The pathogenesis of the interstitial lung disorders is intimately related to the number, type, and state of activation of inflammatory and immune effector cells (the alveolitis) within the alveolar structures. To directly characterize the type and status of the cells comprising the alveolitis of various interstitial lung disorders, a method was developed to isolate inflammatory and immune effector cells from open lung biopsies of patients with idiopathic pulmonary fibrosis (n = 9) and sarcoidosis (n = 6). The cells isolated from these biopsies were compared with effector cells obtained from normal lung (n = 3). The effector cell populations in normal lung contained alveolar macrophages (84 ± 17%), lymphocytes (16 ± 4%), and rare polymorphonuclear leukocytes (<1%); of the lymphocytes present, 73 ± 4% were T-lymphocytes, 7 ± 2% were 'activated' T-lymphocytes, and 9 ± 2% were B-lymphocytes. In contrast, a characteristic feature of the alveolitis of idiopathic pulmonary fibrosis was the presence of increased proportions of polymorphonuclear leukocytes, primarily neutrophils (18 ± 4%); the percentages of lymphocytes and various lymphocyte subpopulations were similar to those found in the normal lung. By comparison, the alveolitis of sarcoidosis was characterized by the presence of increased proportions of lymphocytes (57 ± 7%). T-lymphocytes (91 ± 5%), and 'activated' T-lymphocytes (19 ± 4%); neutrophils were rarely found in the lung of nonsmoking patients with sarcoidosis. The proportions of various inflammatory and immune effector cells isolated from the lung of normal subjects as well as from biopsies of patients with idiopathic pulmonary fibrosis and sarcoidosis were similar to those cell populations that were present in the respective bronchoalveolar lavage fluids. Thus, the alveolitis of the interstitial lung diseases can be directly characterized by the types of inflammatory and immune effector cells present within the lung parenchyma. In addition, the cells recovered by bronchoalveolar lavage accurately reflect the alveolitis of these disorders.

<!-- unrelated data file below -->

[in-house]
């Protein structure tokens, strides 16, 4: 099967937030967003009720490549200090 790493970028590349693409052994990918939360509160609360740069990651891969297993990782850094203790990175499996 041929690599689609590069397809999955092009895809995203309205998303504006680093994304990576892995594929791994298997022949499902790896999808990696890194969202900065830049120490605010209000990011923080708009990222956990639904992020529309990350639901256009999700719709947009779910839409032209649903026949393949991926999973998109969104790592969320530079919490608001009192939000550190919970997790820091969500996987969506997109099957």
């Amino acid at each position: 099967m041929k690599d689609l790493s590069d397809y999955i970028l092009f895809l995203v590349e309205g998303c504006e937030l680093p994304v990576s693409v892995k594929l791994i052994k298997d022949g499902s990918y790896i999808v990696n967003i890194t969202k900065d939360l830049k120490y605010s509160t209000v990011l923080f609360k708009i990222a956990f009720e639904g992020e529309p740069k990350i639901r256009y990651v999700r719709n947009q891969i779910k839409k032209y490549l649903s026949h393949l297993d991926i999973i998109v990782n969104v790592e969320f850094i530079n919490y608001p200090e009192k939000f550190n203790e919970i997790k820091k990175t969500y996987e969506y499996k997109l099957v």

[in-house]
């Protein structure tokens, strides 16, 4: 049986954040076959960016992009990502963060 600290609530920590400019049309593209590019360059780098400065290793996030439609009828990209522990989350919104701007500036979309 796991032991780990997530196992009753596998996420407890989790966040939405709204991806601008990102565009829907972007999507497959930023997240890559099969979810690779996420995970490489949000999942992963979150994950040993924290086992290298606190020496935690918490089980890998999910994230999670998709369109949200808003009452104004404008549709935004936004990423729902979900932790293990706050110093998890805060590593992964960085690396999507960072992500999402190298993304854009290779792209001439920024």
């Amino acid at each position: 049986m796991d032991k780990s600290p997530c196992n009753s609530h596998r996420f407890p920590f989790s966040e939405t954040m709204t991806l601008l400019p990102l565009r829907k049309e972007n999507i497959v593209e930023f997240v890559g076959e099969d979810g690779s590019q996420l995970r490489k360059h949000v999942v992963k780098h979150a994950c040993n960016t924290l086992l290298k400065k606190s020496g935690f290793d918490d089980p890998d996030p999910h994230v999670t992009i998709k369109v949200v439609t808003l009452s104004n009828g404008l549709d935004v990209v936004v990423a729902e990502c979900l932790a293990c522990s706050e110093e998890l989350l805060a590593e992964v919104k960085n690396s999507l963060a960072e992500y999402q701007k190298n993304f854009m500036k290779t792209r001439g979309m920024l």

|Number of pages||6|
|Journal||American Review of Respiratory Disease|
|Publication status||Published - 20 Jul 1981|
ASJC Scopus subject areas
- Pulmonary and Respiratory Medicine